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Wanted: Weapons of Fate [PC]

Wanted: Weapons of Fate has, I think, been a bit unfairly dismissed. It’s a movie tie-in, which is pretty much grounds for instant ignorance from 90% of the savvy gaming community. This is a bit of a shame, because Wanted: Weapons of Fate is actually pretty damn enjoyable.

The game opens about six hours after the finish of the film, so consider this a warning that if you haven’t seen the film, there are spoilers in both the game and this review. Wesley, now transformed from a meek and terrified cubicle drone into a badass super-assassin, has rather forcibly taken apart the Chicago branch of worldwide assassin/cultist organisation the Fraternity. He starts looking into his own origin and the story behind the mother he never knew, and before he knows it he’s thrust into conflict against the French branch of the Fraternity, who really want him dead for reasons unknown.

What follows, naturally, is excessive violence, swearing, and style. On initial play, the game feels most reminiscent of Max Payne with its over-the-shoulder view and emphasis on over-the-top akimbo gunplay, which is slightly weird when you realise that it’s probably taken its biggest inspiration from Gears of War. Wanted, you see, features a cover system, but – whisper it – it’s actually better than the one in Gears of War.

Similarly to Wheelman, Wanted has taken one of the major focuses of the third-person action-shooter genre and made adjustments in order to improve the flow. While Wheelman gave you the opportunity to hijack cars while driving, Wanted lets you move quickly and fluidly from cover to cover, while shooting all the way. Tapping the space bar puts you into cover; from there, pressing a direction at the edge of your cover and tapping the space bar again will make Wesley dive, roll, or sprint to the nearest bit of scenery-based protection in that direction. What this means in game terms is that you’re rarely hunkered down behind one bit of scenery, or impeded from moving to new cover by clunky controls. If the table you’re cowering behind is getting shot to pieces, with two button presses you’re behind another one. This has a serious impact in the battles against enemies with riot shields, as you try to pin them down with suppressing fire and then move swiftly to another piece of cover to shoot them in the back of the head. Alternatively, if someone’s hiding behind cover and you can’t quite get a bead on them, a few quick bits of cover-chaining and you’re next to them, with a tap of another button causing Wesley to lean over the cover and gently caress their grey matter with his knife.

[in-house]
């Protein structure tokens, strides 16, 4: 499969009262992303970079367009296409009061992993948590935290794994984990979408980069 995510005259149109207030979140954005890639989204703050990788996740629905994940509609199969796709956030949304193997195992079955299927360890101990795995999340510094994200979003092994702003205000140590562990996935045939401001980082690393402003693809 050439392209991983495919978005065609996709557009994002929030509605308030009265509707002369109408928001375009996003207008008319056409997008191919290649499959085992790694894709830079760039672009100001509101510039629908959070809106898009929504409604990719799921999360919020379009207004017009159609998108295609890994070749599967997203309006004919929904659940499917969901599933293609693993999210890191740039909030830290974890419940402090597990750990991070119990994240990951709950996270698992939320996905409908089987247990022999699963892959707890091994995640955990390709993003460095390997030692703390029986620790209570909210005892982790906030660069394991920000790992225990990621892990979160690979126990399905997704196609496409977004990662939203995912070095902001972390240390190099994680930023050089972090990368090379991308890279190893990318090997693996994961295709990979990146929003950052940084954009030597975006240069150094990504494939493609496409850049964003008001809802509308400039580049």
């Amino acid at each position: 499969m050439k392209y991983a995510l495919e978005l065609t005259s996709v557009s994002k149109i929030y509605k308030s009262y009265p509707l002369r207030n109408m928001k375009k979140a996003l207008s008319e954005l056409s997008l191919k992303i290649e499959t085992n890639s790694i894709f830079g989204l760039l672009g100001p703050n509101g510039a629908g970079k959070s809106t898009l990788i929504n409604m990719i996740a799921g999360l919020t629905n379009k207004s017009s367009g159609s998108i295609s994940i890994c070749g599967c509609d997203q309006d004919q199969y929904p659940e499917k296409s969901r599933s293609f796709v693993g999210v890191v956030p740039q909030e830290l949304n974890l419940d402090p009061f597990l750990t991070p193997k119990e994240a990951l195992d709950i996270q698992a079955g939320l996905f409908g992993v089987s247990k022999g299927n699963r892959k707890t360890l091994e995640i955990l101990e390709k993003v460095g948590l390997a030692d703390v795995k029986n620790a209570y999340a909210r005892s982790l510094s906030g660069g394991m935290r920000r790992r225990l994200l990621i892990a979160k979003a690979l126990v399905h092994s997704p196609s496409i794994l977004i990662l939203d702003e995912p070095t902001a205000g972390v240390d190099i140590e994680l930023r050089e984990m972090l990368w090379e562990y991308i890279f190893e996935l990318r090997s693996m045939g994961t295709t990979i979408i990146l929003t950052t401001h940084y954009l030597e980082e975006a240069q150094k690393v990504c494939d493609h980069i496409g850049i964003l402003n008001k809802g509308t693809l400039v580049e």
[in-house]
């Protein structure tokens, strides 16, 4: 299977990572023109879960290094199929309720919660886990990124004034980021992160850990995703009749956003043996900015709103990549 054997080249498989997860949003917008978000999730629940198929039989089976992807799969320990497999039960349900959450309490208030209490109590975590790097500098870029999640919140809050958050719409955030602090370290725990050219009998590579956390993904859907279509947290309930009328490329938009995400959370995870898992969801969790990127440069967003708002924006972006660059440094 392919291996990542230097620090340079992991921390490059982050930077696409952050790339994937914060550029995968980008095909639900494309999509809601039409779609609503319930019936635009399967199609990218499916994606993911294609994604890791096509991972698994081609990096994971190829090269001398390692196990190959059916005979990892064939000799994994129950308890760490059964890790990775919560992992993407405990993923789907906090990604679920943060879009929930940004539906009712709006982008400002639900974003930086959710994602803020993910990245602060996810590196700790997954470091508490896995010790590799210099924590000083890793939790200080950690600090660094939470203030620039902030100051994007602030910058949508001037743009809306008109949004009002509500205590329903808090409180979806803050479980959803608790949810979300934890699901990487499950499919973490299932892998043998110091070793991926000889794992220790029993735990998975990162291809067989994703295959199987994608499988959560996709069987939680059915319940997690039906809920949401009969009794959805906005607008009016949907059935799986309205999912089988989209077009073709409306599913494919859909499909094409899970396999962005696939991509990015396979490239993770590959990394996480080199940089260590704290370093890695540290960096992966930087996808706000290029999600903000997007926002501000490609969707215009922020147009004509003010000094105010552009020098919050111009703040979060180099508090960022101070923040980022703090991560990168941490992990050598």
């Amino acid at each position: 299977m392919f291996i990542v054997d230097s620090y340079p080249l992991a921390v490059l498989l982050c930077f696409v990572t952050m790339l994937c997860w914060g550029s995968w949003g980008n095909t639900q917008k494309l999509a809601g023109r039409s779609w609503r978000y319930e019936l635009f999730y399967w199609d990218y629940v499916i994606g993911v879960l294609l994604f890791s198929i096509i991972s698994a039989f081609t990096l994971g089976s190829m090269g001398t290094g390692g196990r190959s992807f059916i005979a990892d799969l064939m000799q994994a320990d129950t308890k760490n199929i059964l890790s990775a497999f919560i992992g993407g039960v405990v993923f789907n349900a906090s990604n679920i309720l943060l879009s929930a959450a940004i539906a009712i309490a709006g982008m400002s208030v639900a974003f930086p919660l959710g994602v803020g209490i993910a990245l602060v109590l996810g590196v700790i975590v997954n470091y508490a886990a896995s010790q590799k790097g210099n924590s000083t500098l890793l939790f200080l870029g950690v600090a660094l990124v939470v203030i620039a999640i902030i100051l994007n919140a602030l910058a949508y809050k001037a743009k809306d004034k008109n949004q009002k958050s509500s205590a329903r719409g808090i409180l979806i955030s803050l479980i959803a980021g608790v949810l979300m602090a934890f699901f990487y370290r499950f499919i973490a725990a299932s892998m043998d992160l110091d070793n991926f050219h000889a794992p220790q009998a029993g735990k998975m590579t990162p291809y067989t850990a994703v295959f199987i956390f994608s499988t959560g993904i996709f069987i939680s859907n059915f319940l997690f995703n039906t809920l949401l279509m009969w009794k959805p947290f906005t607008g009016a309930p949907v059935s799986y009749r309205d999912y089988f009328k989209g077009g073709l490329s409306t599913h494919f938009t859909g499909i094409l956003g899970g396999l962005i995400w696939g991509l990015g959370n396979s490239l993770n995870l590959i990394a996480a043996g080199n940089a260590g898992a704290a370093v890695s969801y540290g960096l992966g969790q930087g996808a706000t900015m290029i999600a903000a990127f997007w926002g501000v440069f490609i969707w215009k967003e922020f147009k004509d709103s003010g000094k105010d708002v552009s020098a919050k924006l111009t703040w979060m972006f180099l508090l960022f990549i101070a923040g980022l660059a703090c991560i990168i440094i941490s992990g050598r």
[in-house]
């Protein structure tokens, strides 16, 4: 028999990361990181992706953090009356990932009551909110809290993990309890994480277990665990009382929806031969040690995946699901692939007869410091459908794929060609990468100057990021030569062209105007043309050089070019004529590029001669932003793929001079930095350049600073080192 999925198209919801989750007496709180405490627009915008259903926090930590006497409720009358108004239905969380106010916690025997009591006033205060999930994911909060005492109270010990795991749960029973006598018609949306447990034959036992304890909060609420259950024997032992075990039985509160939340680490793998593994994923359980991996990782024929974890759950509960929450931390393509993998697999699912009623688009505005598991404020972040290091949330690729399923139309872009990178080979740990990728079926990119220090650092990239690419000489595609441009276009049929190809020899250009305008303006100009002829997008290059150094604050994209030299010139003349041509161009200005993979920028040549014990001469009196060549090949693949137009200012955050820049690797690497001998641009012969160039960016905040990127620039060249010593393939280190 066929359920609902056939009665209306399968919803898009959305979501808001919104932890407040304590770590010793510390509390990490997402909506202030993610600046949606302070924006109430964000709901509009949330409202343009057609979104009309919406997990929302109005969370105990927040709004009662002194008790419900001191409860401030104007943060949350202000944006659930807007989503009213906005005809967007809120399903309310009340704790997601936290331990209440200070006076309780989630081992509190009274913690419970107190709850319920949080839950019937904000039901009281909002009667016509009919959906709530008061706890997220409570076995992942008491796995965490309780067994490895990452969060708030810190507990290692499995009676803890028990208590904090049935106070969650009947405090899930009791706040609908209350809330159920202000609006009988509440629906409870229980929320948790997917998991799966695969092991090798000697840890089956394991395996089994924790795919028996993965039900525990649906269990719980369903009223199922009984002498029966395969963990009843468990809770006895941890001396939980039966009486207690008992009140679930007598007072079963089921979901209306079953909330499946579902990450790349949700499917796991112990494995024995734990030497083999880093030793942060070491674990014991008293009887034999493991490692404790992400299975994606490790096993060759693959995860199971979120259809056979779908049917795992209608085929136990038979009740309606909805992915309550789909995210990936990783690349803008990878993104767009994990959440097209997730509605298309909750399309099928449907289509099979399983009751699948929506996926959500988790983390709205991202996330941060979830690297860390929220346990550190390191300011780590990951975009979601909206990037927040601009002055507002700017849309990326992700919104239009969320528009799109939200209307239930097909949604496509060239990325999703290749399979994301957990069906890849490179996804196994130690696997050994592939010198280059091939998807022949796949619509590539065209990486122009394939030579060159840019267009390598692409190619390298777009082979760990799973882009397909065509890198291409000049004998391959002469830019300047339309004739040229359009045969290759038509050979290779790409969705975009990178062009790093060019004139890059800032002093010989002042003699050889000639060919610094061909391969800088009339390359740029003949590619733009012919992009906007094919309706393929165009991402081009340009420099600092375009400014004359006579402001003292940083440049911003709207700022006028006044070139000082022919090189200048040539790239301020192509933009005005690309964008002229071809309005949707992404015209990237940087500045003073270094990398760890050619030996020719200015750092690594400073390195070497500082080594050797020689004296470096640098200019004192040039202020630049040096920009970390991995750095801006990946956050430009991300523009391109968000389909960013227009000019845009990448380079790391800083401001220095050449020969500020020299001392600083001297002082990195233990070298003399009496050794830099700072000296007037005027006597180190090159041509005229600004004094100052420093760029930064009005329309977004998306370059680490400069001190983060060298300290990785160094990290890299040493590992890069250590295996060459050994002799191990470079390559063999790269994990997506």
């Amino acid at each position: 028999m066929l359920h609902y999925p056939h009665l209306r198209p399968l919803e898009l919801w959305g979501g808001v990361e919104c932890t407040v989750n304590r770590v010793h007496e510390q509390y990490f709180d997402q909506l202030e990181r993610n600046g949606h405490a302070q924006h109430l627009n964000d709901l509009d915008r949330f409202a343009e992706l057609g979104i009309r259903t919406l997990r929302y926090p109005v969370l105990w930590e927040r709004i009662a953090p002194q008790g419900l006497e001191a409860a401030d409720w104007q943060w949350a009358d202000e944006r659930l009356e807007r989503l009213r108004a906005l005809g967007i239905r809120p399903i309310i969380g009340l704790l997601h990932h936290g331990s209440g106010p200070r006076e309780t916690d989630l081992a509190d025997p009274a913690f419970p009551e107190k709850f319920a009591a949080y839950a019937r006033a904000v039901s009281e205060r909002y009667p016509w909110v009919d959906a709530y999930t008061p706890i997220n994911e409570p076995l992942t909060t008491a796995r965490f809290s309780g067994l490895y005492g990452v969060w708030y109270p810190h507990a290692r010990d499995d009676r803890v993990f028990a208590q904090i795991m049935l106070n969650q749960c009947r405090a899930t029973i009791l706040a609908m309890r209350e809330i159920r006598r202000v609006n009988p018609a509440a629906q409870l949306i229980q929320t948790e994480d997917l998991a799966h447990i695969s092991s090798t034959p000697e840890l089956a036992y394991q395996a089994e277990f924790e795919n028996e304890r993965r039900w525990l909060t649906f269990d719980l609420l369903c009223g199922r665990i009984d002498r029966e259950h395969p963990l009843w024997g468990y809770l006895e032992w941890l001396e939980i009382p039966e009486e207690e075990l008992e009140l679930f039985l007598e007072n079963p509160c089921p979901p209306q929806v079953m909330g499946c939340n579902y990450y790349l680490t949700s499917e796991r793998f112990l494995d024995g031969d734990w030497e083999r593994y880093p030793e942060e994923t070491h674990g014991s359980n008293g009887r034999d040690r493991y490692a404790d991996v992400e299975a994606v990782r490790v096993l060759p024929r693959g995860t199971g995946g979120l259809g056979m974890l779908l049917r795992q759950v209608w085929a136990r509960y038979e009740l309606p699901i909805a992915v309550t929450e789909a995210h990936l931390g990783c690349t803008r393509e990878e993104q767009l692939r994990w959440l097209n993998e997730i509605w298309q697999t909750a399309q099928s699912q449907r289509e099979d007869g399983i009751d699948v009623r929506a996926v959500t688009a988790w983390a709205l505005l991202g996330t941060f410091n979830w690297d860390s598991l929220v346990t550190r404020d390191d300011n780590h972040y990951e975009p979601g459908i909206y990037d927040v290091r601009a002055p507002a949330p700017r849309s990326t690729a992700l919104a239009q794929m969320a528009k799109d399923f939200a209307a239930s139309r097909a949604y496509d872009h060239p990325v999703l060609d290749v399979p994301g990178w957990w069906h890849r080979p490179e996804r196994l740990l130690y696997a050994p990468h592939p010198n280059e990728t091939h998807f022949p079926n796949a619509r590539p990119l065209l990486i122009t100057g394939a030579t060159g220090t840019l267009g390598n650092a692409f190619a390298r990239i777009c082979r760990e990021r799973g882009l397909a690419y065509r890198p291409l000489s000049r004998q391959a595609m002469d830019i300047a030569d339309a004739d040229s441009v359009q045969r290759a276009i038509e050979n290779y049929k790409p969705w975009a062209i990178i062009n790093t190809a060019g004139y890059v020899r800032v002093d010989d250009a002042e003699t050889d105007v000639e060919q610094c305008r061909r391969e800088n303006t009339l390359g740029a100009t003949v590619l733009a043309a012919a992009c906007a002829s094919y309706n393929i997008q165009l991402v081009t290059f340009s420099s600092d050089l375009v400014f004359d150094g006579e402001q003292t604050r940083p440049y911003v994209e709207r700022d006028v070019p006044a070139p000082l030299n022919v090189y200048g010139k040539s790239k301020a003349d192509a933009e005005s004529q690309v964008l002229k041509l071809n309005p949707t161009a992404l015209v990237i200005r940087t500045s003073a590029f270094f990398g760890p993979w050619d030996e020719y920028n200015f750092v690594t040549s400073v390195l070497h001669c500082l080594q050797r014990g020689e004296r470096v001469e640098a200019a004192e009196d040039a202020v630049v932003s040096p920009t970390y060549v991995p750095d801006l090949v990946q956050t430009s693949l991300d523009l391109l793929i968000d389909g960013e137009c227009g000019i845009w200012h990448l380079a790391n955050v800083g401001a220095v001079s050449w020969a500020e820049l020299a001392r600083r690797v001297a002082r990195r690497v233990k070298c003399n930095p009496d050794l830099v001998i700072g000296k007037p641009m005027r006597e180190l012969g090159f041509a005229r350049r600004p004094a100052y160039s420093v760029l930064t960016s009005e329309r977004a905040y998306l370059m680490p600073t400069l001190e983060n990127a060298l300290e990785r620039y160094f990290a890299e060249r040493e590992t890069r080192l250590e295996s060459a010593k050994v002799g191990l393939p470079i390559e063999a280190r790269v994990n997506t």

The game’s Adrenaline meter comes into play here, too. As the game progresses Wesley remembers all the stylish moves from the film that he’s somehow forgotten in the six hours since it ended. For every French Fraternity super-assassin you murder, Wesley gets an increase to his maximum Adrenaline points. Initially these can just be used for bullet-curving, but before long you can use them while cover-chaining, slowing down time as you move from cover to cover and giving you ample opportunity to blast any enemies who’re out in the open.


In a game obsessed with cover, the bullet-curving comes in wonderfully useful. With a tap of a button, the game locks onto the enemy closest to your crosshairs and brings up a trajectory; get the trajectory right and the bullet arcs through the air and, more often than not, kills them. When an enemy’s behind cover and you’ll have a hard time getting to him, it’s useful. When you’re suppressed by gunfire and don’t have the luxury of time to take a normal aimed shot, it’s useful. It helps that plenty of these kills slow the game down and switch to a camera tracking the bullet as it curves towards its enemy.